If you are a woman and have ever been told, “It’s nice you’re married to a doctor.” I write for you.
It is nice, but not for the reasons one would think.
As a doctor’s wife, you:
- Are in charge of everything
- Have a DrSpouse who works “80” hours a week
- Are a solo parent who is wearing many hats and juggling many balls
Finances is just a part of the massive “everything” that falls under your duties as Family CEO. And your situation is different because you have bananas-high student loans and late retirement savings, as well as unique financial products targeted at your (soon-to-be) high-income family.
It’s a lot to manage.
Hi there, I’m Theresa.
I learned a lot about money through trial and error. I don’t have any licenses and I am not a coach.
But I value education and got my Bachelors in Biomedical Engineering. I share that with you because my mind is analytical and I like to solve problems. If there is one thing I hate, and that’s convoluted, especially when it comes to finances that is needlessly complicated.
I’m writing to help demystify the whole money thing and to help strengthen your family, especially during training years.
This is my mission: Help busy families go through the medical journey easier, wealthier, and happier.
I have a lot of work to do.
Here’s a little bit about our family’s story.
In 1984, my family and I came over from Vietnam as “boat people” — refugees who escaped the war wooden fisherman boats. My husband’s dad came over in 1975 because he was a part of the Vietnamese Navy. He worked super hard with two-fulltime jobs to bring his mom and three older siblings over eight years later, a separation so long and difficult that I will never fathom. They were so happy to be rejoined that my husband would be born one year after his parents rejoined.
We grew up in very similar, frugal households. But we didn’t meet until one fateful summer day in 2006, my husband and I met and fell silly in love while in undergrad.
Like everybody in our class, we graduated and entered the corporate world together. We had two tech salaries and felt like we finally made it.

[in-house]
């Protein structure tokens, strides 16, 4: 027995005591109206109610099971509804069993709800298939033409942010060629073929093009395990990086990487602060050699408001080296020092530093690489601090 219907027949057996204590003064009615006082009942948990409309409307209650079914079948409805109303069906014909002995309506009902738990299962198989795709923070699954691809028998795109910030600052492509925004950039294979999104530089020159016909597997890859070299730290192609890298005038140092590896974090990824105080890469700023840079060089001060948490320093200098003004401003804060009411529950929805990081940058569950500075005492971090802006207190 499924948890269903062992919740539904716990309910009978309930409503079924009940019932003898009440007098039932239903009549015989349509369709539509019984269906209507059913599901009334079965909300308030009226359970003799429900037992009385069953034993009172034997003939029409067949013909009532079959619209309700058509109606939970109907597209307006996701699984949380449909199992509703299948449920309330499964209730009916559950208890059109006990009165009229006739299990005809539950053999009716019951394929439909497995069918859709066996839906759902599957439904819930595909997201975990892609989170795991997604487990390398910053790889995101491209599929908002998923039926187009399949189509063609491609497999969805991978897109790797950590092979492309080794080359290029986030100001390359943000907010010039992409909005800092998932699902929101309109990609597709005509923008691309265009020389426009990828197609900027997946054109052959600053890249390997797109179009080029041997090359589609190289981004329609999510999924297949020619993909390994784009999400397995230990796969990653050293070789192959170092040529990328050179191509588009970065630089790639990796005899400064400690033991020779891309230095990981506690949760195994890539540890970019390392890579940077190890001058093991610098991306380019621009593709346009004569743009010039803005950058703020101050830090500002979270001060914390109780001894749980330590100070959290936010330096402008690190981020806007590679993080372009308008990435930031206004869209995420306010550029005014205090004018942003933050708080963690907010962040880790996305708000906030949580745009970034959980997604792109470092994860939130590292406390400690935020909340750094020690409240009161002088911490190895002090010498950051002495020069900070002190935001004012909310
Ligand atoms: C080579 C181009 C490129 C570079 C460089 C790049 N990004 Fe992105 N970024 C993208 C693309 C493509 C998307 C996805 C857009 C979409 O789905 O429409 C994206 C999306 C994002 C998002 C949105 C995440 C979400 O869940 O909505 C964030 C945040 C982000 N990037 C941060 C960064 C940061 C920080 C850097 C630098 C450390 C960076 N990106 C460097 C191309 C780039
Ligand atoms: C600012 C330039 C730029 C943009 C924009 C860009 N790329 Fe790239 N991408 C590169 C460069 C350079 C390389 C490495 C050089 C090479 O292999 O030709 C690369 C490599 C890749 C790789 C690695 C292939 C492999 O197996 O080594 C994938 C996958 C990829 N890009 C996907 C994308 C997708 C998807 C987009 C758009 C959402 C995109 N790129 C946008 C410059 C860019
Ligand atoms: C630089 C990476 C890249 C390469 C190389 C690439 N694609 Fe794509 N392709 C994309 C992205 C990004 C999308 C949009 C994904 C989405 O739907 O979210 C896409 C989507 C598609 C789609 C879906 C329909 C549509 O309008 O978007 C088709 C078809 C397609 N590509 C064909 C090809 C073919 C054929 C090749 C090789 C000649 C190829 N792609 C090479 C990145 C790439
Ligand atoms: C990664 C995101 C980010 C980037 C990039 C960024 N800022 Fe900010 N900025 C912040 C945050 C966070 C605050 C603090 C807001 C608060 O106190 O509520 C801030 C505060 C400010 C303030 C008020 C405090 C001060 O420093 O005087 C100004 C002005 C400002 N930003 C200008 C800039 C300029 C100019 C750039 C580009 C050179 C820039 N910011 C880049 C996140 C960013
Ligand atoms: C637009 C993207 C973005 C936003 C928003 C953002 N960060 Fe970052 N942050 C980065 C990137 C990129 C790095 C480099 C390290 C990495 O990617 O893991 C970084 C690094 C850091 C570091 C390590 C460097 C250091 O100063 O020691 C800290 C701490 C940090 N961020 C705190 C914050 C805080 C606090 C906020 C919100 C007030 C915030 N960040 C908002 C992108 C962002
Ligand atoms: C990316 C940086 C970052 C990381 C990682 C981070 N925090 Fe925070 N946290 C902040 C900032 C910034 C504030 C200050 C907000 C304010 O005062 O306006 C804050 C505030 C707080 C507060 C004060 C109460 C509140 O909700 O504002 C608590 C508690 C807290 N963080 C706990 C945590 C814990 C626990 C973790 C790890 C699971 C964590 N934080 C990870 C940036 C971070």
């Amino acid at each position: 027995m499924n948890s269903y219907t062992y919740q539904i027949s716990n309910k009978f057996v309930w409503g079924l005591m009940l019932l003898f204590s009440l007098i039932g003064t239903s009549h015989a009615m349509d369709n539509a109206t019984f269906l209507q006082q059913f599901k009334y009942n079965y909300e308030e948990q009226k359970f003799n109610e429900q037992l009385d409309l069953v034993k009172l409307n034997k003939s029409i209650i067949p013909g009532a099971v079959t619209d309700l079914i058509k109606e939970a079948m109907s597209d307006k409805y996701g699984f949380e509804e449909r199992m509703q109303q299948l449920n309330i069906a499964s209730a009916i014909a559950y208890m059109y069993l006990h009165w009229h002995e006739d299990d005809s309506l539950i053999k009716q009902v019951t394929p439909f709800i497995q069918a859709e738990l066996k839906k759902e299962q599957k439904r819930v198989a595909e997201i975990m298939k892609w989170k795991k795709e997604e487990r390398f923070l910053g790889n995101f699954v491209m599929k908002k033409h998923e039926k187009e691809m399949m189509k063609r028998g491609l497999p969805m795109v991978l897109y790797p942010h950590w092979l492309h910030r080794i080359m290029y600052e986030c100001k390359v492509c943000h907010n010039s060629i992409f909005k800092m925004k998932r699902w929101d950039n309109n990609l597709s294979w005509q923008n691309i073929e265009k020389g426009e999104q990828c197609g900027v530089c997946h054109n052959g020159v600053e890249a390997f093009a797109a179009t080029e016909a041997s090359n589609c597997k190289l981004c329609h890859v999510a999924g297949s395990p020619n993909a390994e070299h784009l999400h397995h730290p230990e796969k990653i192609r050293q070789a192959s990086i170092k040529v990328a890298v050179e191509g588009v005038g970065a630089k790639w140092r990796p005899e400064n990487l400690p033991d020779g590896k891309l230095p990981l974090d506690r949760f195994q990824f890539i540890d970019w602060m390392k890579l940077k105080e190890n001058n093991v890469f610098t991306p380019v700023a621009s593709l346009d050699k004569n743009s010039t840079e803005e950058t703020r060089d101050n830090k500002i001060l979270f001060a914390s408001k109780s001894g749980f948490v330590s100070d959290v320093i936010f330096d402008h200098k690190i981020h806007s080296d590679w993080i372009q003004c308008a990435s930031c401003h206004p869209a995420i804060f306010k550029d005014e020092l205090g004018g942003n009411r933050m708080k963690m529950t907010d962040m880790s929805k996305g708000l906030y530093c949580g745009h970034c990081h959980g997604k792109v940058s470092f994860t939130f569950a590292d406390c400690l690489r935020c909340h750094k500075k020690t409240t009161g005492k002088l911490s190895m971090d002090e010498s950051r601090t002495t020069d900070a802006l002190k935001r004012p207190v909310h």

In 2008, the great recession hit and there was a financial crisis. Thousands were laid off, including him. That experience really changed him. Weeks after, he said to me:
“I’m thinking of going to med school.”
Since that moment, the guy who I loved — who hadn’t even taken a biology class yet — became pre-med. Although the blog is called DocWife and I am a doc wife, I did not marry one. I made one.
We got married at the beginning of medical school in 2011 and had three kids during training. The first came during medical school, second during internal medicine residency, and third during research fellowship. Fast foward to today, 2018, and he is working as a hospitalist and eventually (hopefully) a GI doc.
During this whole time during the medical journey, we were navigating all the major events in life:
- Applying to medical school.
- Finding a job that would be remote so I can support our family.
- Buying a house.
- Buying a new car because my husband totalled his due to ice.
- Having three beautiful kids — one in medical school, one in residency, one in fellowship.
- Matching into his internal medicine specialty and moving to be where would train.
- Managing and repaying his student loans.
- Negotiating his employment contract.
Our family is everything to us.
That’s why when it came to taking care of our family, my husband was like most doctors and didn’t have time to manage our finances. So it was up to me.
I began learning and I stumbled upon White Coat Investor, Bogleheads, and the FIRE (financial independent / retire early) movement. Since then, I became a finance enthusiast.
We were lucky to not have made any major mistakes. We carry no credit card debt and we are saving for retirement even during residency and fellowship training.
If I can learn all this, you can learn, too. And you can avoid all major mistakes.
Where to go from here?
Now, you are likely also doctor’s wife, so the site DocWife.com is for you as much as it is for me. Or you may be married to another a high-income professional. We will work together to achieve our goals of getting through the medical journey easier, wealthier, and happier.
1. If you haven’t already, you need to order this book. It was the “a ha!” moment to my finances and will change your life.
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4. Join me in the private Facebook communities Physician Finance (for both you and your DrSpouse) and Doc Wives Talk Money (a small close-knit group, women only 🙂 )